It has been a roller coaster of a winter. A week ago, the forecast called for spring-like conditions.

Now, we are in for an arctic blast, perhaps the coldest of the season. If you think it's been tough for your body to adjust to the volatile temperatures, try living outside.

Thanks to last weekend's warmer weather, my family and I decided it was time to get outside with a mid-winter campfire. We gathered all the dry wood we could find and got a roaring fire built to push away the chill in the nighttime air. I didn't expect what came next.

A bat swooped overhead. For a minute, it felt like the dog days of summer. But one thing was different. There were no bugs in the air. This bat had been duped by Mother Nature's mid-winter trick.

I will admit my first thought when I saw the bat was not good. White nose syndrome (WNS) dramatically affects the hibernation patterns of bats. So far, the deadly disease has been found in 23 of the state's counties and is suspected of killing bats in seven more.

Fortunately, York is not one of those counties. It's most likely our campfire friend was awakened from his wintertime slumber by the same burst of southern air that brought us outside.

But throughout much of Pennsylvania, the news is not good. WNS is decimating the state's bat population. In fact, late last year, the Game Commission seriously considered taking strong action to protect three species of bats that have nearly disappeared as the fungal disease spreads across the state.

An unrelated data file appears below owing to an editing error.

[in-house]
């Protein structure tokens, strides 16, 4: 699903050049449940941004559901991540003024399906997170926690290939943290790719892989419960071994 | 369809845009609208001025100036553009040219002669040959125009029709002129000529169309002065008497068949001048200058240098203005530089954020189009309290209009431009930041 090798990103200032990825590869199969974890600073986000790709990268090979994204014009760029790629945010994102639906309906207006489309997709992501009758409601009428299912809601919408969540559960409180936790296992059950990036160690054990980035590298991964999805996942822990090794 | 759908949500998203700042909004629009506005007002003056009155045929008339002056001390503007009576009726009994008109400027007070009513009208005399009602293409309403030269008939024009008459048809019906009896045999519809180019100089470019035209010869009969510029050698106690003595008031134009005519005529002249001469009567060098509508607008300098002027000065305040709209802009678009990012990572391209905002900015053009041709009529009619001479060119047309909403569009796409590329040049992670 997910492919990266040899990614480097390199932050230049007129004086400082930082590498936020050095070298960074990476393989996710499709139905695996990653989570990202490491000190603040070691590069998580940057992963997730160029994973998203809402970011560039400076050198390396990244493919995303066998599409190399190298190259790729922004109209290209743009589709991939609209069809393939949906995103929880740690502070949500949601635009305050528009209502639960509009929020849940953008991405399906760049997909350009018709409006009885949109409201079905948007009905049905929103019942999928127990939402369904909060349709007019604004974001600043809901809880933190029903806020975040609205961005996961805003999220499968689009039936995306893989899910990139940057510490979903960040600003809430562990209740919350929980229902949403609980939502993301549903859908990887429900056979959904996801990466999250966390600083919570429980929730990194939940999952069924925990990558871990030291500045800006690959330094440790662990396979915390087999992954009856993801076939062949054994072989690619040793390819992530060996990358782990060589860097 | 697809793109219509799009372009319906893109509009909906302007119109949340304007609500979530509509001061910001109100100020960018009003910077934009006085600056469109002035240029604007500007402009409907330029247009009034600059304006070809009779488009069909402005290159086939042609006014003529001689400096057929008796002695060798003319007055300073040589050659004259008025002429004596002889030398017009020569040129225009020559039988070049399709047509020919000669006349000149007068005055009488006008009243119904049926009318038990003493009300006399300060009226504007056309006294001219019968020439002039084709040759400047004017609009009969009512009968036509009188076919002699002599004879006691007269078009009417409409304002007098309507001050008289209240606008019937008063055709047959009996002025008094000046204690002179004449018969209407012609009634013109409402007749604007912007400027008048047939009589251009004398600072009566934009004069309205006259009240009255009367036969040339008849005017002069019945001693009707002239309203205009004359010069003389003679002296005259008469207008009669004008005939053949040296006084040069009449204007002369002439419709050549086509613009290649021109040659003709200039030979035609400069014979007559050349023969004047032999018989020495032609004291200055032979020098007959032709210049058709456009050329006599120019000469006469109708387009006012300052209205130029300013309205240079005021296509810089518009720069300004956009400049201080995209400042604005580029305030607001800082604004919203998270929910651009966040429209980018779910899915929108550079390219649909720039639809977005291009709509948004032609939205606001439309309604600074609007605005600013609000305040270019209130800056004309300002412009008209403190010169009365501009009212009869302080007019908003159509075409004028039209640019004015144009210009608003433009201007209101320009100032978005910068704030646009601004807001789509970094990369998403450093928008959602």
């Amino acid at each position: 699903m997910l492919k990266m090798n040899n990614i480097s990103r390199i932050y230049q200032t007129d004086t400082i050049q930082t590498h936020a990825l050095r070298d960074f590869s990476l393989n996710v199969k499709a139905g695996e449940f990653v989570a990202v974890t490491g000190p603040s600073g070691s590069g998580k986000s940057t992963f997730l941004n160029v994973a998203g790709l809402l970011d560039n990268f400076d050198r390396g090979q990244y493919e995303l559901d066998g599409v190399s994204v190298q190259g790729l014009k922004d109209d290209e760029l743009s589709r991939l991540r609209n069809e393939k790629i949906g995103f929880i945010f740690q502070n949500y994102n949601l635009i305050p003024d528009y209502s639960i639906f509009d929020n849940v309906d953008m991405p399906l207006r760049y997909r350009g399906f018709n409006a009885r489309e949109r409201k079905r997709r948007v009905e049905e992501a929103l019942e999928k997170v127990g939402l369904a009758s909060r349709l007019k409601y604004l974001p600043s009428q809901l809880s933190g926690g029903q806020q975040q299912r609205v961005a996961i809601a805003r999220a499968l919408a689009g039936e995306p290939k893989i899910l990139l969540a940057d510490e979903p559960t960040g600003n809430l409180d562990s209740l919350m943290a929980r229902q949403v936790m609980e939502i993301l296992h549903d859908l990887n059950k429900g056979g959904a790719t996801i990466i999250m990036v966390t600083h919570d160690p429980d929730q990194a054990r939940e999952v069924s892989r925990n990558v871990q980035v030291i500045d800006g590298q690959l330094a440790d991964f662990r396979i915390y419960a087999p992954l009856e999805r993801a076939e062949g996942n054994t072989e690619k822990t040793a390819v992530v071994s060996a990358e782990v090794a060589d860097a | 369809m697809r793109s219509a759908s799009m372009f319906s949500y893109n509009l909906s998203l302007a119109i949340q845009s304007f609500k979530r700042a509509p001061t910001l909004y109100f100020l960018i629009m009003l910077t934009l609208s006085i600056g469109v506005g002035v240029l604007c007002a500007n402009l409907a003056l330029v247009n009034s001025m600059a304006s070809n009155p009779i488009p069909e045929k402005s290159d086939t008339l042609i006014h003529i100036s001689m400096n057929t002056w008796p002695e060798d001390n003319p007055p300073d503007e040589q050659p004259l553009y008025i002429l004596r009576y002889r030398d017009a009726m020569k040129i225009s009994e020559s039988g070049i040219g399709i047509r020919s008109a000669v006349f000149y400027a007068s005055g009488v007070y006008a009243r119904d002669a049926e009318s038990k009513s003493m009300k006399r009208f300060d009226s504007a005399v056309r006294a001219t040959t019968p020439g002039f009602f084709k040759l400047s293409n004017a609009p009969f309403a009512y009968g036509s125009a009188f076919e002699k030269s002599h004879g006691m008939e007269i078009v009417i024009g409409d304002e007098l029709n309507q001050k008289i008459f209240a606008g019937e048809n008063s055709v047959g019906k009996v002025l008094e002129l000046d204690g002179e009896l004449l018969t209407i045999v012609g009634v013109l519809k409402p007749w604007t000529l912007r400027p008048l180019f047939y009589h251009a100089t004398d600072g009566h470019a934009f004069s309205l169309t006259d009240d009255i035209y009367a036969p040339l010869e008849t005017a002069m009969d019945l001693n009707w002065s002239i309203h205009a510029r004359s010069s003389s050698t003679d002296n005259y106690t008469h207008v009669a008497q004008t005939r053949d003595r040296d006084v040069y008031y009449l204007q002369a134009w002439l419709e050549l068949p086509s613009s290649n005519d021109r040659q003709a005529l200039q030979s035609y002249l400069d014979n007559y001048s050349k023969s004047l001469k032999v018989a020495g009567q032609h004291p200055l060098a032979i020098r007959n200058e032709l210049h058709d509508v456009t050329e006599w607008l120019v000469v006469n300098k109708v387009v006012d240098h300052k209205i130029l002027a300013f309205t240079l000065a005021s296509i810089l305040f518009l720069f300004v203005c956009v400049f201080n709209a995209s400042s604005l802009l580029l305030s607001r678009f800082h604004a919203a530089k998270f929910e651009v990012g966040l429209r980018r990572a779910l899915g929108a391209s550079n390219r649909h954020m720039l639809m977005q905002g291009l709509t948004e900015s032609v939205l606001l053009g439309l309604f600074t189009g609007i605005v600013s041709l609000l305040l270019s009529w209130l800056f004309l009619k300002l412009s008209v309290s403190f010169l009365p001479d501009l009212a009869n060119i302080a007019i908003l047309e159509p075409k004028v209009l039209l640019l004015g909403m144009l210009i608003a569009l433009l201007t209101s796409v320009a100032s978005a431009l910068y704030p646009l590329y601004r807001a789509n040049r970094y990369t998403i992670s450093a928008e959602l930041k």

Biologists studying the issue say those species have seen their populations plunge by more than 98% since just 2008. It is an unsustainable decline. We've got a crash on our hands.

But statewide protection comes with serious consequences -- mostly of the fiscal variety. If new regulations are put in place, the state's timber industry would be forced to limit wintertime activity.

Many of the state's wind-driven turbines could face new restrictions. And don't forget Pennsylvania's booming natural gas industry. An effort to protect bats would affect the folks drilling in the state's northern forests and mountains. There is another side of this financial equation, though. If we don't protect the bats, we could all lose money.

While everyone has heard the creepy, storybook tales about bats, we rarely hear their good side. Bats are bug-eating machines. The average bat eats as many as 4,000 bugs every night. Farmers say it adds up to billions of dollars' worth of free pesticide each year. If we save the bats, they remind us, we save big dollars at the grocery store.

After listening to both sides of the story and dealing with strong pressure from legislators and industrial leaders, the Game Commission decided its best course of action was to do nothing. It pulled the idea of added protection for bats off the table.

But the debate continues to grow about what to do next. As it does, it is important to remember the agency was aiming for a "state" listing. It is a significantly different format than a federal protected-species listing, which comes with much more stringent regulations.

The Commission's goal is to stabilize and rebuild the population before any action from the strong-armed folks in Washington is needed. But with immense pressure against any restrictions, the fight will be tough.

Just as our weather has been hot and cold, so has the battle to protect the state's dying bat population. You and I can handle the volatile temperatures. But our beloved bats may not be so fortunate.

-- Andy Snyder writes about the outdoors for The York Dispatch. He can be reached at